Ash 1/2″ arrow shaft x13 – £19.50 – I decided to go for 13 just incase I messed up on my first nock cutting!

So with posting of £10 that came to £83.29.

Now Strike didn’t have the arrow heads I wanted so this led me to Barebow Archery where I found some 1/2 steel bullet point at £2 each. I’m just awaiting a reply back but if I buy these that would be £24 + p&p at probably around £5.

If we look at the actual cost going forward for a dozen 1/2″ shaft, horn nocked, hand fletched arrows arrows IT will be around £90 including p&p.  This  still seems a little expensive to me but when you consider the price of buying the equivalent finished product the  price does look really reasonable.

Bearbow – Deluxe Medieval Arrow x6 – £150. x12 = £300

Now Strike – Deluxe Medieval Arrow x 1 – £21. x12 = £252

The Longbow Shop – Poplar Bobtail x 6 – £110. x12 = £220

All of these prices will need p&p adding to them so suddenly the price of £90 with p&p doesn’t seem so bad! Once everything arrives I’ll get cracking and I’ll share my trails, tribulations and hopefully, my triumphs!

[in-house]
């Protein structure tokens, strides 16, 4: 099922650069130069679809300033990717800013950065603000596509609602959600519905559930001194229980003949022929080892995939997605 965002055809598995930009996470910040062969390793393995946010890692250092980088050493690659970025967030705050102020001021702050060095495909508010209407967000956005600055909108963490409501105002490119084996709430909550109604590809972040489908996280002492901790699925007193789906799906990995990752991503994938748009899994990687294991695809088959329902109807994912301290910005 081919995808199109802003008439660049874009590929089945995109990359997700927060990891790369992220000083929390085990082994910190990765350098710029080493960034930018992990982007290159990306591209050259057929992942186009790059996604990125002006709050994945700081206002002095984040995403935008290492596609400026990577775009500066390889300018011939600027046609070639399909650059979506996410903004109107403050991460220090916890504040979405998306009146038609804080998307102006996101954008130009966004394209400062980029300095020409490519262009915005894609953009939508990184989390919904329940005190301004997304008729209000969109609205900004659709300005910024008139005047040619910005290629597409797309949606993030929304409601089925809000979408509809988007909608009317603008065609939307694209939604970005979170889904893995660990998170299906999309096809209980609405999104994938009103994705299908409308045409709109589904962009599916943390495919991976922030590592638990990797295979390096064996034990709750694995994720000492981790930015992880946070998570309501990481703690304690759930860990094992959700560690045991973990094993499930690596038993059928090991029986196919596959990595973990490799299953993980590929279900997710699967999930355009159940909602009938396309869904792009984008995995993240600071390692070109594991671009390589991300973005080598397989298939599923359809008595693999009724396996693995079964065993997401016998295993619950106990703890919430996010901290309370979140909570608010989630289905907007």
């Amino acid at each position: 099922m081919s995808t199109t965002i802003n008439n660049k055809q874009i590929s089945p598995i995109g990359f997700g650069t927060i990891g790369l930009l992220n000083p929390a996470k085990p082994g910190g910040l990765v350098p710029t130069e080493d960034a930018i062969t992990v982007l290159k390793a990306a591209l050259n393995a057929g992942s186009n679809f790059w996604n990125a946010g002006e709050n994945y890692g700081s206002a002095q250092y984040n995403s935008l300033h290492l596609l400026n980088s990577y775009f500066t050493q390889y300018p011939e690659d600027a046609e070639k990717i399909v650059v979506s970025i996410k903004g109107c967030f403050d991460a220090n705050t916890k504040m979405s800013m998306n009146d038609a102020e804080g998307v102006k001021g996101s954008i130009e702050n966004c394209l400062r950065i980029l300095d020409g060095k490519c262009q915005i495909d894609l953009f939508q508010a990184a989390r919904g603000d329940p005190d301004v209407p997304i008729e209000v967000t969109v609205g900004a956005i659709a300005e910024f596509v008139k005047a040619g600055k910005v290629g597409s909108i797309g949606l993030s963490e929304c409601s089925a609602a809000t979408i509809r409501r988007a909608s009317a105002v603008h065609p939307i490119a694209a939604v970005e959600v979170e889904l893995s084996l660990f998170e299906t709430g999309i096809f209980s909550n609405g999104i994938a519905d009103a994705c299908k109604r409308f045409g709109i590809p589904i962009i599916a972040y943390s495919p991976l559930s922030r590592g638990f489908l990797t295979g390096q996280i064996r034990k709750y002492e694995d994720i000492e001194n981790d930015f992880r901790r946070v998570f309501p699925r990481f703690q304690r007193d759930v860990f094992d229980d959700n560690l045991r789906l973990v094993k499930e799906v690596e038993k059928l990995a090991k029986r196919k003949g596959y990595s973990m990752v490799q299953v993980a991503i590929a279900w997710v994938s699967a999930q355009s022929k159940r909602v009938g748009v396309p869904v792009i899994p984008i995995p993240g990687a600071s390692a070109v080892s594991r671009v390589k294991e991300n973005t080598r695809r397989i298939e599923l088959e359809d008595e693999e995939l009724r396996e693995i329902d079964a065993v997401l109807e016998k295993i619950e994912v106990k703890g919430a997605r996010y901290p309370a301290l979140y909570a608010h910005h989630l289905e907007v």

Anchor Away

Last week I changed my anchor point from the corner of my mouth to behind my ear. You often see medieval depictions of archers drawing their bow behind their ear and it is these depictions that the modern warbow archer has looked at for guidancance.

Luttrell Psalter f.147v – British Library

At the moment I am no where near a warbow draw weight but it is something that I aspire to.  So whilst I save up for a heavier bow, at 80# @31, I thought I’d try and nail down the drawing technique with my lighter 55# bow.

Now, I don’t know anybody in person who shoots from behind the ear or for that matter shoots a heavy bow so I’ve been watching videos of warbow archers on youtube and bothering @keoghnick on instagram.